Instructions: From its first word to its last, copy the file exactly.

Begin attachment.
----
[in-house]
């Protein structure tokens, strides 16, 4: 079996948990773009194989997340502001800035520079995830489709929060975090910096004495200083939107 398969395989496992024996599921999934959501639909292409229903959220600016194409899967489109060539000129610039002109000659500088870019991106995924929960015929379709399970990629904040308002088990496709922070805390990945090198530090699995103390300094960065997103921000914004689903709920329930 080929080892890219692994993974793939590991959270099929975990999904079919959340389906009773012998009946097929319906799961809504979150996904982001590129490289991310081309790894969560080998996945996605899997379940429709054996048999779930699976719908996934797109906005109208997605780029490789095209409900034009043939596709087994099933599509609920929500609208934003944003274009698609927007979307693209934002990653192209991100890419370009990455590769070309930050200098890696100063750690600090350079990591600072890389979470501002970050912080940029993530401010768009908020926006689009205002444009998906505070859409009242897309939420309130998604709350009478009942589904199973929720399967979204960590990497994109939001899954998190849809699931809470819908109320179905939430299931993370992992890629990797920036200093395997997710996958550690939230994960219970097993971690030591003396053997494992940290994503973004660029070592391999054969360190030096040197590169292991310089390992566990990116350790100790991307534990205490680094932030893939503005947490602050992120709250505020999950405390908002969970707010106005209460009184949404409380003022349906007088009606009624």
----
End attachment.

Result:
[in-house]
């Protein structure tokens, strides 16, 4: 079996948990773009194989997340502001800035520079995830489709929060975090910096004495200083939107 398969395989496992024996599921999934959501639909292409229903959220600016194409899967489109060539000129610039002109000659500088870019991106995924929960015929379709399970990629904040308002088990496709922070805390990945090198530090699995103390300094960065997103921000914004689903709920329930 080929080892890219692994993974793939590991959270099929975990999904079919959340389906009773012998009946097929319906799961809504979150996904982001590129490289991310081309790894969560080998996945996605899997379940429709054996048999779930699976719908996934797109906005109208997605780029490789095209409900034009043939596709087994099933599509609920929500609208934003944003274009698609927007979307693209934002990653192209991100890419370009990455590769070309930050200098890696100063750690600090350079990591600072890389979470501002970050912080940029993530401010768009908020926006689009205002444009998906505070859409009242897309939420309130998604709350009478009942589904199973929720399967979204960590990497994109939001899954998190849809699931809470819908109320179905939430299931993370992992890629990797920036200093395997997710996958550690939230994960219970097993971690030591003396053997494992940290994503973004660029070592391999054969360190030096040197590169292991310089390992566990990116350790100790991307534990205490680094932030893939503005947490602050992120709250505020999950405390908002969970707010106005209460009184949404409380003022349906007088009606009624």